Results Summary and Professional Abstract
Peer review of PCORI-funded research helps make sure the report presents complete, balanced, and useful information about the research. It also assesses how the project addressed PCORI’s Methodology Standards. During peer review, experts read a draft report of the research and provide comments about the report. These experts may include a scientist focused on the research topic, a specialist in research methods, a patient or caregiver, and a healthcare professional. These reviewers cannot have conflicts of interest with the study.
The peer reviewers point out where the draft report may need revision. For example, they may suggest ways to improve descriptions of the conduct of the study or to clarify the connection between results and conclusions. Sometimes, awardees revise their draft reports twice or more to address all of the reviewers’ comments.
Peer reviewers commented and the researchers made changes or provided responses. Those comments and responses included the following:
- The reviewers asked for the researchers’ rationale in choosing a peer navigation intervention to improve patient adherence to monitoring and treatment guidelines. The researchers said they used the Information-Motivation-Behavioral Skills (IMB) Model to guide their adherence intervention and evaluation efforts. The IMB model, first proposed in 1992, gives a framework for how information, motivation, and behavior skills influence health behavior. It has been used as a theoretical basis for behavioral intervention studies.
- The reviewers asked for information on the cost and cost effectiveness of the intervention. In general, PCORI research studies cannot include cost-effectiveness analyses. The researchers said they did not have cost data for the study but provided an estimate based on the amount of time required from patient navigators and for clinical support assistance for each patient, plus the training and preparation time required for patient navigators, and the cost of developing online educational modules and text messaging.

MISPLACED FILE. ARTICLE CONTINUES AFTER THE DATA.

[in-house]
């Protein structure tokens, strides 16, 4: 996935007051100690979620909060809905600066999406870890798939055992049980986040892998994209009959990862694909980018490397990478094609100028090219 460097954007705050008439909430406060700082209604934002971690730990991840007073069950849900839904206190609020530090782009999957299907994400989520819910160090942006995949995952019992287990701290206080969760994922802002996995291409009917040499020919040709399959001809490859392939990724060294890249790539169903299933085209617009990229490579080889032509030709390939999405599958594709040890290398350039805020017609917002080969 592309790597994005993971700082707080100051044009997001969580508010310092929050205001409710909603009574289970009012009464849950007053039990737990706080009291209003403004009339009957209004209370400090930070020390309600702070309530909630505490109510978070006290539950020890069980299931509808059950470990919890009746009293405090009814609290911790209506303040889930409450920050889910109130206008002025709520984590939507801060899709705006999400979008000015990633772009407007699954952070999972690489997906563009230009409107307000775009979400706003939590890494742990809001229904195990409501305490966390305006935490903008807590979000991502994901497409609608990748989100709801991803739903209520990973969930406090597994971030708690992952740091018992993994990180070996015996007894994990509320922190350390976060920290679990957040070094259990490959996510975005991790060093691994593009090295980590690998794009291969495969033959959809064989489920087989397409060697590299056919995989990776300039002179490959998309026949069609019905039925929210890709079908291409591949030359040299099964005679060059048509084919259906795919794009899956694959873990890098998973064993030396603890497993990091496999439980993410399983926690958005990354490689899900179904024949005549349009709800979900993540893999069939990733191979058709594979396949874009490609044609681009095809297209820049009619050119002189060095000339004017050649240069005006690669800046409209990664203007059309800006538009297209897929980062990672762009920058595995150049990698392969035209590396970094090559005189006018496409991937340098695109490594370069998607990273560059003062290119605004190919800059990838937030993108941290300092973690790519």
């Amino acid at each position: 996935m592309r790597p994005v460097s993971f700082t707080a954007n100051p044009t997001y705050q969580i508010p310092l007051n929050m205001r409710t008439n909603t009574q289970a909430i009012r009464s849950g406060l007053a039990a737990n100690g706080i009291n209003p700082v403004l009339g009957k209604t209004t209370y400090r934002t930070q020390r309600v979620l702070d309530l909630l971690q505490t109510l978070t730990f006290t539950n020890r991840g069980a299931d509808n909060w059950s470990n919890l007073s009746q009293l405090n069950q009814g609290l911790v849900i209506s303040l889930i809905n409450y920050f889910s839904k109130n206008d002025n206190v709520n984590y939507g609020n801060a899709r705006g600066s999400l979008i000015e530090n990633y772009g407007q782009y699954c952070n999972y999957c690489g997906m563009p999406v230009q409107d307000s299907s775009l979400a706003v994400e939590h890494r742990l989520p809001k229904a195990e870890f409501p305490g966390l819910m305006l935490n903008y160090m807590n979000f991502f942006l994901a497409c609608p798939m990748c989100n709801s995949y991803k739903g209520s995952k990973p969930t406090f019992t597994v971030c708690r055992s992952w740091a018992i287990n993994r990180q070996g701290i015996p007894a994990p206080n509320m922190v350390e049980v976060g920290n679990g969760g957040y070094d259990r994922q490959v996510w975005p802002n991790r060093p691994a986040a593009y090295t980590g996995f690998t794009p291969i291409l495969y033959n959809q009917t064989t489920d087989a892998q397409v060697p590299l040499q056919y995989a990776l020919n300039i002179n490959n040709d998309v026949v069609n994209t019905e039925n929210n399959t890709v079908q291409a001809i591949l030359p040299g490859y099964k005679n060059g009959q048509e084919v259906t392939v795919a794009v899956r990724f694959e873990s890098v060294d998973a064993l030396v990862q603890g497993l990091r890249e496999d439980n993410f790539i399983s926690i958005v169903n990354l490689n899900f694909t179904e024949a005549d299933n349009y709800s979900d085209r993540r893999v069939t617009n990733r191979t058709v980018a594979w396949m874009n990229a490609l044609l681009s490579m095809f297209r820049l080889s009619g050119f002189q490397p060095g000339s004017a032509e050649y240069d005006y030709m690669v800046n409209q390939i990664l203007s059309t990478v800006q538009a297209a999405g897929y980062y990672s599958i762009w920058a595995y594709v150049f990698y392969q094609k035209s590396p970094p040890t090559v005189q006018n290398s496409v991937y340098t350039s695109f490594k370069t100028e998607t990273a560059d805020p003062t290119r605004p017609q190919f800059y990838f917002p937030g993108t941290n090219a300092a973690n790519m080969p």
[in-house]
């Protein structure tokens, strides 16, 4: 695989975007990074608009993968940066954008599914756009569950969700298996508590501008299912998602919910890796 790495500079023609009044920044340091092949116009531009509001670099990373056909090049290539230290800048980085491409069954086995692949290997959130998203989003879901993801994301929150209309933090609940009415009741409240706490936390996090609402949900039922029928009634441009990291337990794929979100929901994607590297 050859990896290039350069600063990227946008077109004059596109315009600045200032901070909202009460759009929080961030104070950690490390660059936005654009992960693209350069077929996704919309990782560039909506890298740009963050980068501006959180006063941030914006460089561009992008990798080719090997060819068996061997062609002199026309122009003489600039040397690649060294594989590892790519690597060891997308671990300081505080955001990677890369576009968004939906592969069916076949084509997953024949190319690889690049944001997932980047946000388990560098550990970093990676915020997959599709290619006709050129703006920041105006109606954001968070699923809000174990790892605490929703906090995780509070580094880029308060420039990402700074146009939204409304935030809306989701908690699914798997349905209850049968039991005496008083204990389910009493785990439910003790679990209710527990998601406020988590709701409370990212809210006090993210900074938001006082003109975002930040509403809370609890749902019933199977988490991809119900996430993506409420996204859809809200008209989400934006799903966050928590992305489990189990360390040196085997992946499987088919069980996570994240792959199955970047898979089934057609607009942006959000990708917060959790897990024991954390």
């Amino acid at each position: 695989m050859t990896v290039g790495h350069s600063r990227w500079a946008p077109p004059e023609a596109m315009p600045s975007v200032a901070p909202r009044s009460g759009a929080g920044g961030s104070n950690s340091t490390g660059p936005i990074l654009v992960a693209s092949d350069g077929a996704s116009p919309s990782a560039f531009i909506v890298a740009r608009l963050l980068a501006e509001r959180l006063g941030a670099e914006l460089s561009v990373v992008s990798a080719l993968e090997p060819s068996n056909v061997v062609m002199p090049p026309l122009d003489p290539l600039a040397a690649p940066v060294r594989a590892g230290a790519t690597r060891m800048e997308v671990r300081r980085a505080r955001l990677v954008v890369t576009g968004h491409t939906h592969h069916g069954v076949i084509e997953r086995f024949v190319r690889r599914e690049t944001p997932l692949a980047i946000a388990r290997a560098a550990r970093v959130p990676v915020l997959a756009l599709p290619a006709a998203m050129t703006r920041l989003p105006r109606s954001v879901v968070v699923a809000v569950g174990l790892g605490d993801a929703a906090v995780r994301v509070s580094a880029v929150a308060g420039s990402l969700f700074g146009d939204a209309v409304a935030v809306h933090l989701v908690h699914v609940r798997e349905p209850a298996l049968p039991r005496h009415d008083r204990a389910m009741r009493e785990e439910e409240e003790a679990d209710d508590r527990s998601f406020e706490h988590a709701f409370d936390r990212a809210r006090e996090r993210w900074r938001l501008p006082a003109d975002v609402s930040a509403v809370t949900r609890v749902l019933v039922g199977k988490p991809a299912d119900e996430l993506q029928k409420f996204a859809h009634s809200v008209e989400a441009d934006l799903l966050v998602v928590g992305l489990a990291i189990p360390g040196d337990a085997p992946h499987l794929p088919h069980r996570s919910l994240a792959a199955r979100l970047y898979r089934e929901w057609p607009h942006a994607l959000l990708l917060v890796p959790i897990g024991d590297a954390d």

- The reviewers had questions about recruitment, asking why only 52 percent of eligible patients agreed to join the study, what barriers prevented more from participating, the possibility of selection bias, and why the study recruited much more Chinese-American participants than other Asian-American subgroups. The researchers responded that the main reasons patients gave for not participating were not being willing to talk about their hepatitis B disease with a person they did not know and not wanting to disclose their medical information to the research team. The researchers said they did not anticipate the higher proportion of Chinese-American participants and would continue to explore the reasons for the difference in recruitment levels.
- The reviewers asked about treatment fidelity and the number of participants attending one, two, or all three educational sessions about hepatitis B management. The researchers explained that they only used complete cases–participants attending all three sessions–in their analyses. The researchers also explained that evaluative procedures throughout the study assessed intervention fidelity but did not describe any formal measurement of treatment fidelity.
Conflict of Interest Disclosures
View the COI disclosure form.
Other Health Services Interventions
Training and Education Interventions